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Spokane, Washington  Est. May 19, 1883

Community Comment

Flowers for the innocent…

Good morning, Netizens...

Try as I might, I simply cannot fathom the logic behind the juror who sent flowers to Clifford Helm. Of course, there are several parts of the trial itself that defy my logical limitations. Most recently, it defies my logic or my imagination why jury forewoman Rebecca Backstrom sent flowers to Clifford Helms after the members of the jury found him not guilty of killing the five Schrock children. At very least, one would think, that she would have felt the motivation to send flowers to the Schrock family care of their Mennonite Church near Deer Park.

Granted, the trial was a long and arduous affair for all concerned. The judge did not allow the jury panel to review the really icky parts of the crime scene, the dead children laid in a row in the barrow pit, because the defense attorneys objected. To some degree I understand that the sight of mangled children's bodies most certainly would drive most people into demanding retribution of some kind. Hankies would have necessary for the entire court room had those grisly pictures made it into the public record.

Granted, to most people peering in at the legal process from the outside of justice incarnate, the Defense argument that Helms passed out from a coughing fit while behind the wheel was a bit specious. Let us simply call it, for the sake of the argument, a clever contrivance, and after all, isn't that what high-priced lawyers are paid to concoct?

There is one legal matter which, although my source might be incorrect, had the prosecutor filed charges of involuntary manslaughter against Helms rather than vehicular homicide, Clifford Helms would have been remanded into the custody of the unsmiling jailers for a period of time with no hope of legal contrivances. Instead, having been found not guilty of homicide, he was given a get-out-of-jail free pass, and all charges were dismissed. Something is wrong here. If you kill five children in a horrific car accident, you are guilty of, at the very least, involuntary manslaughter. You do not get a floral bouquet if you are convicted of such a crime. You get a lovely set of chrome-plated handcuffs and a trip to the penal system. That is logical, and therefore should be justice.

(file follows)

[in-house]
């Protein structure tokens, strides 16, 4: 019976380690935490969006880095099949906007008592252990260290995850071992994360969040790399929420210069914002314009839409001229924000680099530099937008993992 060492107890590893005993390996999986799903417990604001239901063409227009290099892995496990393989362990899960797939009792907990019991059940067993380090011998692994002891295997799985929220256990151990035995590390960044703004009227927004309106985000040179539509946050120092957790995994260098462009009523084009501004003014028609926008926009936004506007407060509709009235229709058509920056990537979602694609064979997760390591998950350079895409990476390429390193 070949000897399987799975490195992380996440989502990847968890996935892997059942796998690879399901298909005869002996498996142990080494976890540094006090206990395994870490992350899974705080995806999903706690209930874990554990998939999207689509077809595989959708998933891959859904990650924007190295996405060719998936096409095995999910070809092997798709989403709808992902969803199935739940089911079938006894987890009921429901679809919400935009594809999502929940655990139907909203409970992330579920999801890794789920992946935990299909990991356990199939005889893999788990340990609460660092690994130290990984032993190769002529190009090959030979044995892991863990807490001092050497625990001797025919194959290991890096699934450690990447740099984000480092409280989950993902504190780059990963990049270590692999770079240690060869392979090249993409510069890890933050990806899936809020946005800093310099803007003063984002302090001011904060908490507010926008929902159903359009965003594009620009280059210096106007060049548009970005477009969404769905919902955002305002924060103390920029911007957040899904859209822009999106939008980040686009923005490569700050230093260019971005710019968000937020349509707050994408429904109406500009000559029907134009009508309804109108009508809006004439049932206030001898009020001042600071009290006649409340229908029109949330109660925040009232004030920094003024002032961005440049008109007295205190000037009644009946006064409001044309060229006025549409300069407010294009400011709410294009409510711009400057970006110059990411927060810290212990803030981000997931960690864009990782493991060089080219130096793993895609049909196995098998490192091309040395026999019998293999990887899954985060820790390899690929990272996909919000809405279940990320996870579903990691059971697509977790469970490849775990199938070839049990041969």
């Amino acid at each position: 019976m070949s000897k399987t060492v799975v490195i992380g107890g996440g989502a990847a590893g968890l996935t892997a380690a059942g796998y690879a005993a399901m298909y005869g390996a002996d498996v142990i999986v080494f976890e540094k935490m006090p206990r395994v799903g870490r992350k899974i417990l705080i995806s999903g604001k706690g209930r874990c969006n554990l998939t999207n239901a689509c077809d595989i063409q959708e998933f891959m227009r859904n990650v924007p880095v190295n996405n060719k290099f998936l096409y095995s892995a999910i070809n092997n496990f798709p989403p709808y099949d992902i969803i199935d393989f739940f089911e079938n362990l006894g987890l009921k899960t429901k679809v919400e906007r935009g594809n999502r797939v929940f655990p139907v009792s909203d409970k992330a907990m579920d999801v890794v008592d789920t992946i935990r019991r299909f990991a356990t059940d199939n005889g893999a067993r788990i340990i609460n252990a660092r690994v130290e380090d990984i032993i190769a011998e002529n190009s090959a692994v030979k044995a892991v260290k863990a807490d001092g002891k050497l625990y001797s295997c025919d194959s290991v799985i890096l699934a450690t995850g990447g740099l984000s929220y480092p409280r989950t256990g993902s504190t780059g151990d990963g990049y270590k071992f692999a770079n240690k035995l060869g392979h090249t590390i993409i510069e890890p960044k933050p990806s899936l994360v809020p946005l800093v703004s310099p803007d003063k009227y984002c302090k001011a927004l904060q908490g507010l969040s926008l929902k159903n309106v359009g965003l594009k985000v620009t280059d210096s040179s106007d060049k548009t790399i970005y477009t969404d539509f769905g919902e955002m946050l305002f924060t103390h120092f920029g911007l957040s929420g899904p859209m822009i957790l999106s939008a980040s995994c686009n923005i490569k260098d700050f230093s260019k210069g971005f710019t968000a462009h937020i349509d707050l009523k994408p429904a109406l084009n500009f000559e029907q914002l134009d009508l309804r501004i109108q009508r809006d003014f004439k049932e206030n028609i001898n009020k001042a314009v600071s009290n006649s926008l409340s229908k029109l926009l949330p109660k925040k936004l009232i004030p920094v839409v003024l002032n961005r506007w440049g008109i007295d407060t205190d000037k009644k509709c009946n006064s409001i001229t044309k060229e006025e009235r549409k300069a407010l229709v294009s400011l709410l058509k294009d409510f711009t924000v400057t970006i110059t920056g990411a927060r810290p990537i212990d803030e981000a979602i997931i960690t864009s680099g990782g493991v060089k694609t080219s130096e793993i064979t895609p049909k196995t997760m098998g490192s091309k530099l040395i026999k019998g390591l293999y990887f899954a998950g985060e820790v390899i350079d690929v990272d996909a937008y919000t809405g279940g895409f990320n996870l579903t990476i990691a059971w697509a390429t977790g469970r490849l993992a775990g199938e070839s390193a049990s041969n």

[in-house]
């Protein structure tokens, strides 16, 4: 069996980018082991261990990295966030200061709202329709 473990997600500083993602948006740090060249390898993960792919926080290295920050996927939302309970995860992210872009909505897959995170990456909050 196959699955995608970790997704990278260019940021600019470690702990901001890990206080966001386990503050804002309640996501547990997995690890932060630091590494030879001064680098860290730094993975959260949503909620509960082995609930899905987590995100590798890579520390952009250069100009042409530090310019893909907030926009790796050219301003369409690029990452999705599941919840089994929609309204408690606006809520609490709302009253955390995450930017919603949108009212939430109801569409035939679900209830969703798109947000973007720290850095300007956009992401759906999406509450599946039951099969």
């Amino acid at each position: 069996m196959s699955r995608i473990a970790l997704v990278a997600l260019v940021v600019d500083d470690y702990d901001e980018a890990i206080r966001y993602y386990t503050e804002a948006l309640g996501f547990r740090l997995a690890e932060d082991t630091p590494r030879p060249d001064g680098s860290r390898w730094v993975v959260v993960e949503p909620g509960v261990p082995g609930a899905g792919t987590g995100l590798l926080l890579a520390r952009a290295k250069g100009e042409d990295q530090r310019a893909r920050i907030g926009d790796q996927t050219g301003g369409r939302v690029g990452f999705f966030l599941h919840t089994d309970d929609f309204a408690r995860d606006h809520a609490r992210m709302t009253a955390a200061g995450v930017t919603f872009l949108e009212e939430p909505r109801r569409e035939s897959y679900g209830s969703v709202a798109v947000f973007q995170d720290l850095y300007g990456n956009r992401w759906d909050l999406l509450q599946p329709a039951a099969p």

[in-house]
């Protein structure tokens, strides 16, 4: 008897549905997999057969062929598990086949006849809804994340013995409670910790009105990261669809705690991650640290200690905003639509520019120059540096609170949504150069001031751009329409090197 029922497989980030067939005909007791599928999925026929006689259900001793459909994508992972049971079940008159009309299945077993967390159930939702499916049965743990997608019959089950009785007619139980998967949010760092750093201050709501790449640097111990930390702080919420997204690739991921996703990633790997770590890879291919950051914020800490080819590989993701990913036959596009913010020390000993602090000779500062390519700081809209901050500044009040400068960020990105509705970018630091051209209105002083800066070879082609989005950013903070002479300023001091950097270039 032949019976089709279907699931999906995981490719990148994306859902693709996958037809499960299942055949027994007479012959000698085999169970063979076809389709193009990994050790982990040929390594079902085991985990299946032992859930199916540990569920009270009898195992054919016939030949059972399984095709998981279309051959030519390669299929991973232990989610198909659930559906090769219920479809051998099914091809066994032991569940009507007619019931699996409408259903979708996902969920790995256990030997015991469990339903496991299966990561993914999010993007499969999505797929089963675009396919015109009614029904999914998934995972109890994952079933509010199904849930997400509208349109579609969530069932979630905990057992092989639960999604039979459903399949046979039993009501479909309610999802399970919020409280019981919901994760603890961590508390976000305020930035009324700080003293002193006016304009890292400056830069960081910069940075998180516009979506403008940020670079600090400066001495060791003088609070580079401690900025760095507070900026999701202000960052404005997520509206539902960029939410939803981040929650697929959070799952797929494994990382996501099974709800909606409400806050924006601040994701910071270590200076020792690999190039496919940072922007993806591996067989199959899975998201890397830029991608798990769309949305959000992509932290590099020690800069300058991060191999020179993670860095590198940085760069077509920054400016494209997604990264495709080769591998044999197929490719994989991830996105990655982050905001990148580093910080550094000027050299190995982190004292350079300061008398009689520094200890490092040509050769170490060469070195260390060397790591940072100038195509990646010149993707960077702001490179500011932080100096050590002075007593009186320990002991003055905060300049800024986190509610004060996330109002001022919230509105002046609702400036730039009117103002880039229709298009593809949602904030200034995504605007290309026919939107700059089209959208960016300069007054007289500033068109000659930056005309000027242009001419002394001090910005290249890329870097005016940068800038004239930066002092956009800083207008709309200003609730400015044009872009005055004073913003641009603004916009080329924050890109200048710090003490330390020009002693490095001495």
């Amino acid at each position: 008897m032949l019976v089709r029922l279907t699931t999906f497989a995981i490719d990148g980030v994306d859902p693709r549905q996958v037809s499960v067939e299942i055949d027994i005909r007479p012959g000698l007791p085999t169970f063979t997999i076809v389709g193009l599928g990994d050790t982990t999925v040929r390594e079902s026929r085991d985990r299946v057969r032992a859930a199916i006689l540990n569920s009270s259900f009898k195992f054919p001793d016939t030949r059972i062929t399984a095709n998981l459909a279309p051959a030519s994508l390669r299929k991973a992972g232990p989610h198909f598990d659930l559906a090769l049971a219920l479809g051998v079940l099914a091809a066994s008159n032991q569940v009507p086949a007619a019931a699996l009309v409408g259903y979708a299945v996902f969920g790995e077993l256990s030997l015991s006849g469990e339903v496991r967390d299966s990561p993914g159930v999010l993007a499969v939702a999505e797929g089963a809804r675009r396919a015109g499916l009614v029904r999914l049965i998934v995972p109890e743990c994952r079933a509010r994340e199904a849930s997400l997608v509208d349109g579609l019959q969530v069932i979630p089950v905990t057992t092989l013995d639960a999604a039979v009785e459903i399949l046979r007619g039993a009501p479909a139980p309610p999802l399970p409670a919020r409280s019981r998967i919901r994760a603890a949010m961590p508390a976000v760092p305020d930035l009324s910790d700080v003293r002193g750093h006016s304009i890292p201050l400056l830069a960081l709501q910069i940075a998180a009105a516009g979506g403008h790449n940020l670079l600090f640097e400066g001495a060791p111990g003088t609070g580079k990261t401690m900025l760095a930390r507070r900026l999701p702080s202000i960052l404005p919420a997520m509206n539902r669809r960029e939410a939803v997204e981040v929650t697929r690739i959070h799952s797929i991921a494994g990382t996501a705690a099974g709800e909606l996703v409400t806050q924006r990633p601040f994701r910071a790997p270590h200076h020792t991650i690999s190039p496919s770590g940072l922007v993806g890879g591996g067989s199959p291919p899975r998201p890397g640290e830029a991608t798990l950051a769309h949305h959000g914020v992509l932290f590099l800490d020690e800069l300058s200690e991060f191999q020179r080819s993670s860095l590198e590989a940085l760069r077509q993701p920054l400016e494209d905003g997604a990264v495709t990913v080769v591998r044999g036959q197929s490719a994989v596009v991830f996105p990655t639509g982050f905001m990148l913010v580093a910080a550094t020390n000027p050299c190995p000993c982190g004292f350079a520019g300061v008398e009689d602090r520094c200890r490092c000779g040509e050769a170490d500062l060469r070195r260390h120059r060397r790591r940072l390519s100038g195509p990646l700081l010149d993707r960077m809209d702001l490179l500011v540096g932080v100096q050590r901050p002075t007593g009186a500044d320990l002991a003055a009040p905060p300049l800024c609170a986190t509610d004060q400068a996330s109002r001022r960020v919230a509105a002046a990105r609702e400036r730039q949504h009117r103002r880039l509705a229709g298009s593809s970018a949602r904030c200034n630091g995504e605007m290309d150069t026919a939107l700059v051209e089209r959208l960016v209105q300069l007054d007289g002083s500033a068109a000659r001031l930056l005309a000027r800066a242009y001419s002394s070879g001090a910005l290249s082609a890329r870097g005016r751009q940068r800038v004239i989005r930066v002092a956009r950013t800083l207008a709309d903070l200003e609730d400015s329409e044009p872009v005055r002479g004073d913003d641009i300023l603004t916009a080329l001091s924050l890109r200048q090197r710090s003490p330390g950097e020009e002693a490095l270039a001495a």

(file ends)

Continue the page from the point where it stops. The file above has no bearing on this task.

My other argument has always been and will always be that justice discriminates in favor of those who have the financial well-being to pay their own attorneys' fees, as well as to pay various high-priced consultants which certainly played a role in the Helms' trial. The poor are unfairly incarcerated. Moreover, if you are a working stiff living paycheck to paycheck, and you kill five children in a horrific car wreck, you probably will fall on the graces of the Public Defender and thus, your defense is marginal at best. Particularly if you are naively unaware of the intricacies of the legal system, you probably would talk to the investigators from the Washington State Patrol after the accident, and your goose would be cooked in fairly short order. Logic thus suggests that Helms beat the system with a combination of keeping his mouth shut, good fortune and good legal representation. Is that logical? Ask O.J. Simpson. Is it fair? Who said logic was always fair in a court of law? I submit money talks louder in a court of law than logic or even factual evidence, and I submit that is wrong, logical perhaps but wrong.

As for Rebecca Backstrom's gift of flowers, logic tells me that, were she capable, right now she would probably not send flowers to Clifford Helms' family if she conceived of the public outcry her actions would trigger. It would have been emotionally laudable, entirely logical and defensible had she sent flowers, instead, to the Schrock family members.

Granted, Clifford Helms' life will never be the same, but then neither will the lives of the five Schrock children.

Of course, your results may differ.


Spokesman-Review readers blog about news and issues in Spokane written by Dave Laird.